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Drop or No Drop? What Those Confusing Obesity Stats Really Mean


When the U.S. Centers for Disease Control and Prevention (CDC) released a study in February showing a stunning 43 percent drop in the obesity rates among preschoolers, it was an exciting moment for advocates in the fight to reverse childhood obesity. But a follow-up study conducted by other researchers seemed to come to different conclusions, leading to some confusion.

The Inside Track’s Donna Brutkoski spoke with Sally Wong PhD RD CDN, Associate Science and Medicine Advisor at the American Heart Association, to get a better idea of what all these numbers really mean. Although there’s still some cause for optimism, Wong notes that the focus needs to remain on a troubling trend in the fight against childhood obesity.

Where are the data to analyze childhood obesity rates drawn from?

The data for both studies were drawn from the National Health and Nutrition Examination Survey (NHANES), an ongoing long-term program that assesses the health and nutrition status of both adults and children in the U.S. Although both studies used the NHANES dataset, Skinner and Skelton looked at a 14 year period from 1999 to 2012 and found that while childhood obesity rate may have leveled off with no significant increases for children 2- to 19-years-old since 2009-2010, the rate of severe obesity increased especially in Hispanic girls and Black boys.

The media originally zeroed in on one particular number in the CDC study on childhood obesity published in February. What was the significance there?

A dramatic 43 percent drop in obesity rates in children ages 2- to 5-years-old between the years 2003 to 2012 was reported in February in a separate analysis of data taken from NHANES. It should be noted that this age group is a small sample in the overall study. While some states and communities are showing signs of progress to help these national numbers stabilize, until we see major shifts towards downward trends, we look to community leaders to set aggressive goals to support a culture of health.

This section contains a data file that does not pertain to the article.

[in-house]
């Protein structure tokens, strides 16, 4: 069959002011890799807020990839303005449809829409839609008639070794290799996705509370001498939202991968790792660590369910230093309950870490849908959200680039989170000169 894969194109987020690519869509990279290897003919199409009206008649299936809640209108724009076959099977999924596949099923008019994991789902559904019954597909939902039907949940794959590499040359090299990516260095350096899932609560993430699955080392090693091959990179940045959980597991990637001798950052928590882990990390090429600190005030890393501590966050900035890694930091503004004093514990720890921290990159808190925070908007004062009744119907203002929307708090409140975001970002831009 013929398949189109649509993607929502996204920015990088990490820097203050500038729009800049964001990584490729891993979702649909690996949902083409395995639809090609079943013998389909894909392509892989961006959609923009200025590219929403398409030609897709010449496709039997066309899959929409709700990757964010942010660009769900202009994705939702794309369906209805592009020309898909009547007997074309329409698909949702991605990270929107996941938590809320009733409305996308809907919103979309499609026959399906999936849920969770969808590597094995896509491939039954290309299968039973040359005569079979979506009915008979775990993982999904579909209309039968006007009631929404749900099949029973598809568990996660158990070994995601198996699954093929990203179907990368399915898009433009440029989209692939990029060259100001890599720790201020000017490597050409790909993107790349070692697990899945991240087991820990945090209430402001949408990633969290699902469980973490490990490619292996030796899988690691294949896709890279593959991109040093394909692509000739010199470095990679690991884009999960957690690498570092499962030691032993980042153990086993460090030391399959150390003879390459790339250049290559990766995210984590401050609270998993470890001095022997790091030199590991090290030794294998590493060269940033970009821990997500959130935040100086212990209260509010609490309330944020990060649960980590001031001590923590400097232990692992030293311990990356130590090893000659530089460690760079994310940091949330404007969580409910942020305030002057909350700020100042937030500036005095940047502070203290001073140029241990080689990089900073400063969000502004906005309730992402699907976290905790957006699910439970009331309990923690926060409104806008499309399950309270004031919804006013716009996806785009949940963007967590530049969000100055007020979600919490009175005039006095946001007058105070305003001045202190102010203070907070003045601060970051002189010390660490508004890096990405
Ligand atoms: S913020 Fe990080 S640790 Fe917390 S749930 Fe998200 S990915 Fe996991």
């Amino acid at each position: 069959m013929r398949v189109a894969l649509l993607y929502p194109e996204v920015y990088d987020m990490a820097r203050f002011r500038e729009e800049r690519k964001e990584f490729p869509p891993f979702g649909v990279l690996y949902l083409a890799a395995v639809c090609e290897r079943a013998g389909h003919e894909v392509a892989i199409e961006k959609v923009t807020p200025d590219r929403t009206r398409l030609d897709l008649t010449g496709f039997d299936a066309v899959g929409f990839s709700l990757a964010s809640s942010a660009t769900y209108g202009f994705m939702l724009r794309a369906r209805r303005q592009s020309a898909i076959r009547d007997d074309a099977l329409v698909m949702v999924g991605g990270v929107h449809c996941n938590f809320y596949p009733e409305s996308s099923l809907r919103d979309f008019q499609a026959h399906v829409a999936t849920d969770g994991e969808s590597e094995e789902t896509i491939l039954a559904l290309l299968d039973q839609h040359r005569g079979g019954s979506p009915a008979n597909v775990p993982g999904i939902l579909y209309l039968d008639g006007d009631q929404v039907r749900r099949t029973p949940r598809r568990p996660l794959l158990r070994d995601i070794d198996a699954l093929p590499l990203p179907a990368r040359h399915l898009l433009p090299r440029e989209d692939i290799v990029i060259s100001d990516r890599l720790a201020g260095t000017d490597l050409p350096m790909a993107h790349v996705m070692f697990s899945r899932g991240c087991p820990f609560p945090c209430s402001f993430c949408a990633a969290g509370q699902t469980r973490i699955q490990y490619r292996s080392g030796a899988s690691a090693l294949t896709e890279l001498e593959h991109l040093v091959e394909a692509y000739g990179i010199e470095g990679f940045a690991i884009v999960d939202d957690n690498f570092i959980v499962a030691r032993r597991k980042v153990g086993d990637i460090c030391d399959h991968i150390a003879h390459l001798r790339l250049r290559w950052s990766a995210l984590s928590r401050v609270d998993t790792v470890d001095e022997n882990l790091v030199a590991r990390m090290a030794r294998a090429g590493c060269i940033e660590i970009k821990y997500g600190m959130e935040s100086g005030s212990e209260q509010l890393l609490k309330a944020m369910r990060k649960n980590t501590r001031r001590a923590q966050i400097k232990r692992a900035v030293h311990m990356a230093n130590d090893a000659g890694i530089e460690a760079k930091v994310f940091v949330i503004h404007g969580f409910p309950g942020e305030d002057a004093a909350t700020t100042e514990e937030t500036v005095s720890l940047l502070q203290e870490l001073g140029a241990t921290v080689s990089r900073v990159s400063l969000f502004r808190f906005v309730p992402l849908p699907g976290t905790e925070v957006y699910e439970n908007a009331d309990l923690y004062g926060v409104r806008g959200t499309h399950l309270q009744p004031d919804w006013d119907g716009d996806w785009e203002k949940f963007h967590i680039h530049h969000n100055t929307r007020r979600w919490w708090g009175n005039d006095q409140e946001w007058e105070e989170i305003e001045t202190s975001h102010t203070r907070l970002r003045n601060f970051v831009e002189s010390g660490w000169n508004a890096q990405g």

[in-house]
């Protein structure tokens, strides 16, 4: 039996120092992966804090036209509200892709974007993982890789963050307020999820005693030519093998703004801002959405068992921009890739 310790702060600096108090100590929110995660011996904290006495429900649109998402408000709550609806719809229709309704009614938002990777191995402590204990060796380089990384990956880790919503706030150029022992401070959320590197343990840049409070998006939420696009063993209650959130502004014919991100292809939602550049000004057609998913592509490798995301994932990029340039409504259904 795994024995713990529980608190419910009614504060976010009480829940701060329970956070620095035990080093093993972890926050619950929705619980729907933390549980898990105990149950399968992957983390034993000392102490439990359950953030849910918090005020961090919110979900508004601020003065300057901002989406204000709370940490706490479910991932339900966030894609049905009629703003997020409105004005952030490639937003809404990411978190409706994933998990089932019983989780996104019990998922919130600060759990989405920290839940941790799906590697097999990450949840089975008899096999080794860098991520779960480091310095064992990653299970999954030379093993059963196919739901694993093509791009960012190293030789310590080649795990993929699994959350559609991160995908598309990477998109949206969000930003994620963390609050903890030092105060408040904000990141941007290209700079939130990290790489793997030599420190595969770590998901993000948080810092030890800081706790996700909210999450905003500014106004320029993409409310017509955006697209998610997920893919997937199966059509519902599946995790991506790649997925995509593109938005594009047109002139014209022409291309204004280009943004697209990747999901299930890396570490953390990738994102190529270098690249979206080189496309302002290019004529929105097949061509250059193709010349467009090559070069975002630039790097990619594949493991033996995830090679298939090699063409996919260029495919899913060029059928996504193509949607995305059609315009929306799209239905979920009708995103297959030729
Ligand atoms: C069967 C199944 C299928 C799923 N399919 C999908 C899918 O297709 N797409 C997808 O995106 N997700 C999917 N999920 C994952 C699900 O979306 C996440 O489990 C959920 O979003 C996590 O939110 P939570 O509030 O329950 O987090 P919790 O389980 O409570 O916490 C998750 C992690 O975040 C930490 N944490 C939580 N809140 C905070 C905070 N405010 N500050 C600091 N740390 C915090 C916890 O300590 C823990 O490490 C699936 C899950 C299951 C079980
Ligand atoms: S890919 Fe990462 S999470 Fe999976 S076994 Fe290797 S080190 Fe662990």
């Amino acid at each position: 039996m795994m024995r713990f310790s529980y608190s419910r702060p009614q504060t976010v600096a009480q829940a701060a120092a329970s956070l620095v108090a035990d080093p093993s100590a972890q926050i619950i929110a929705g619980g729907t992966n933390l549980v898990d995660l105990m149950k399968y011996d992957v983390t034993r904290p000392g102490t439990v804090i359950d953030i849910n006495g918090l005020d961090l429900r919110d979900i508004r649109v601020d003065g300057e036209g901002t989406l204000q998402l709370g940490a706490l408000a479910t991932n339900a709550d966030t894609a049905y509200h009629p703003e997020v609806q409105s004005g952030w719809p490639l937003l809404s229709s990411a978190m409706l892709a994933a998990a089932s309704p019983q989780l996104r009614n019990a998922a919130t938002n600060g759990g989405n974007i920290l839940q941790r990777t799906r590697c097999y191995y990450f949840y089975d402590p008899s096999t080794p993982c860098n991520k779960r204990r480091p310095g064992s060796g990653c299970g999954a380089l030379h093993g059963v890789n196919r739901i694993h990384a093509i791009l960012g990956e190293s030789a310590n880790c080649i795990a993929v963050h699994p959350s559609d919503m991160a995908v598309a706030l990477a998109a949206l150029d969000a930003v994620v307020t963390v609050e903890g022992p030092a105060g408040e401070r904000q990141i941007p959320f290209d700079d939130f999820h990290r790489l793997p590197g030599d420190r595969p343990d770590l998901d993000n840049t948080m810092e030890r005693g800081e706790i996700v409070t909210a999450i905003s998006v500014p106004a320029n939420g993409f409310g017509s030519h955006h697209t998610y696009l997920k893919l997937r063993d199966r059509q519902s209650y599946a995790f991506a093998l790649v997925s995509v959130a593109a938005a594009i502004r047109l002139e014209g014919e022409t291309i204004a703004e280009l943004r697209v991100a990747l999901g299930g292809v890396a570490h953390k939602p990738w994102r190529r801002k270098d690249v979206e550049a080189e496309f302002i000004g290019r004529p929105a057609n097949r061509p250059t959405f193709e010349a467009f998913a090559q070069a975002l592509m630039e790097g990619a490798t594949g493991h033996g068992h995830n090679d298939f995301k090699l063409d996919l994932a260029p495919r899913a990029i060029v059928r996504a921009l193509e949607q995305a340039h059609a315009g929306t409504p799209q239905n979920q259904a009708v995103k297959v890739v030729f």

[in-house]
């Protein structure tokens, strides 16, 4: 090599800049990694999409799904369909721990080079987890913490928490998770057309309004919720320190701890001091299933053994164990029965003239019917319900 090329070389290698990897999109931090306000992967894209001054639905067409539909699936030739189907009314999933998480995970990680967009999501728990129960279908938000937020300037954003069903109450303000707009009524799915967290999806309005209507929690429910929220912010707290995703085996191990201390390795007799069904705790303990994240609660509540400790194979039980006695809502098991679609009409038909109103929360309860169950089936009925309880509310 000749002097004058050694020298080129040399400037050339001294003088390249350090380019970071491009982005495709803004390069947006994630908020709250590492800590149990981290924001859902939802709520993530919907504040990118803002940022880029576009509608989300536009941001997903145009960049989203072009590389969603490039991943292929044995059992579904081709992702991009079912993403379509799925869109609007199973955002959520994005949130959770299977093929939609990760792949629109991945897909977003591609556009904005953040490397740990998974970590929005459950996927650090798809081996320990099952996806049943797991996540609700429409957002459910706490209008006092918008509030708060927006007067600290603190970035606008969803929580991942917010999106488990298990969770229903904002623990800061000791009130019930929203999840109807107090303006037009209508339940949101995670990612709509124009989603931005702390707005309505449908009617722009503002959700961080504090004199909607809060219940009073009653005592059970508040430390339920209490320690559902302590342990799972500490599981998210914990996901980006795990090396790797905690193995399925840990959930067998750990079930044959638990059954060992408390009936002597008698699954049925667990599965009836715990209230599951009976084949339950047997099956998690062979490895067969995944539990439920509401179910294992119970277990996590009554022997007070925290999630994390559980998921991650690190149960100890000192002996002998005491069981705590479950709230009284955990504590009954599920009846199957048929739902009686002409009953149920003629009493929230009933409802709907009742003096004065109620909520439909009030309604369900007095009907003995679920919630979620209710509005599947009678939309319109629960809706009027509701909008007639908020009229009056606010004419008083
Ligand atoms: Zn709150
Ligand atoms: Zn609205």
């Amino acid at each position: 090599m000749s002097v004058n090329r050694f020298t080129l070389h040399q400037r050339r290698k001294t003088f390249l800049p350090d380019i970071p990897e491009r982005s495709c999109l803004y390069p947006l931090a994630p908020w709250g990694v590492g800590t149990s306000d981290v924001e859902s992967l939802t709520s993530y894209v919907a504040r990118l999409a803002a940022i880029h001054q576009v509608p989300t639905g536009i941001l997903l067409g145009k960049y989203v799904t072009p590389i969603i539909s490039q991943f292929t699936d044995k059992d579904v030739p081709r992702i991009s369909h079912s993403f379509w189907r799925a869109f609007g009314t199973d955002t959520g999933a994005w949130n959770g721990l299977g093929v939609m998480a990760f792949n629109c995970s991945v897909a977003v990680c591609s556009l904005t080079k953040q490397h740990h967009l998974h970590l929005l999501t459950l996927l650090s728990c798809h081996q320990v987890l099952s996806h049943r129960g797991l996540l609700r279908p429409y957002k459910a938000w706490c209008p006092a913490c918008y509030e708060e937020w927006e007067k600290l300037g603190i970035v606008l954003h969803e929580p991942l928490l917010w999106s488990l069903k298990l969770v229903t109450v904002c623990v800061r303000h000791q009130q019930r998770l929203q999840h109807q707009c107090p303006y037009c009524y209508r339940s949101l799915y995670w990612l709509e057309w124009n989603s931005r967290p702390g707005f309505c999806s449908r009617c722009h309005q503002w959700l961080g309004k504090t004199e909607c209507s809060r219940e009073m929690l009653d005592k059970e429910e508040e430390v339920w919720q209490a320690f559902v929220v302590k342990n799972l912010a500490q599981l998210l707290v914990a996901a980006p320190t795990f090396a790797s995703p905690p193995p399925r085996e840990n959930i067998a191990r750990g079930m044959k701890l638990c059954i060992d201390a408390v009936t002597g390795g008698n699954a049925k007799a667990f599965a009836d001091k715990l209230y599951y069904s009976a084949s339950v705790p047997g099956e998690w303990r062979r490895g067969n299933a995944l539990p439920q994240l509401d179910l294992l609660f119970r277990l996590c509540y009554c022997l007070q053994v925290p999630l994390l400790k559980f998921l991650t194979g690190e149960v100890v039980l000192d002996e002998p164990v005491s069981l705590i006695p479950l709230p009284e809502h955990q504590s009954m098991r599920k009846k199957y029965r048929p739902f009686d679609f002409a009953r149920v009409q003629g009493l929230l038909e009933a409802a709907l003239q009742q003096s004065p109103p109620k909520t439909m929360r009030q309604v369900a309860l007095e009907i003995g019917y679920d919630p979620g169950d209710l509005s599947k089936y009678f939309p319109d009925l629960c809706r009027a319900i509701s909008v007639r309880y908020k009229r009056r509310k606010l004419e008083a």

A follow-up study published in the JAMA Pediatrics journal in April looked at the data in a different way and didn’t find the same decrease. How would you explain the differences?

The idea that obesity rates were plunging among preschoolers, as heralded in the study and press release from the CDC, did not stand up when researchers scrutinized a few extra years of data. This later study did find that the overall childhood obesity rate, in children ages 2 to 19, has leveled off, with no significant increases since 2010. But it should also be noted that the leveling off could partially be attributed to the increased numbers of children who are severely obese and no longer included in the overweight or less severely obese categories.

Another trend researchers found in the data is of much larger concern to you and the American Heart Association, right?

Yes. Skinner and Skelton found in their study that while obesity rates are leveling off for whites and for our nation’s youngest children, rates remain high for blacks, Hispanics and older children, especially rates of severe obesity.

  • Hispanic females’ rates of overweight increased from 31.7% to 38.3%, obesity climbed from 15.7 percent to 20.4 percent and class 2 (severe) obesity more than doubled from 3.2 percent to 7.3 percent over the 14-year period.
  • Black males’ rates of overweight rose from 30.7 percent to 34.3 percent, obesity increased from 17 percent to 19.8 percent and class 2 (severe) obesity grew from 6.1 percent to 10.1 percent over the 14-year period.

What does “severe obesity” mean?

Severe obesity is a relatively new term that the American Heart association has published in its Scientific Statement in 2013. Severe obesity for children is defined as a Body Mass Index greater than 120 percent of the 95th percentile for age and sex or a Body Mass Index of 35 or greater, whichever is lower.

The studies agreed that the overall rate of childhood obesity has continued to level off. Is that good news?

While declines are in sight among young children, the rate of severe obesity is still on the rise among teenagers. Addressing severe obesity is critical to the long-term health of children in the U.S., especially because obesity and severe obesity in adults is expected to increase significantly until 2030.

In the bigger picture, what do all these numbers mean for advocates battling childhood obesity?

This study underscores the need to focus our efforts with Voices for Healthy Kids®, an initiative of the American Heart Association and Robert Wood Johnson Foundation working to reverse the childhood obesity epidemic by 2015, to increase access to healthy foods and safe places to play in minority communities and priority populations. The American Heart Association is actively supporting communities across the country as they strive to gain better access to fruits and vegetables, build more parks and pedestrian-friendly streets and support schools and families as the core of a healthy community.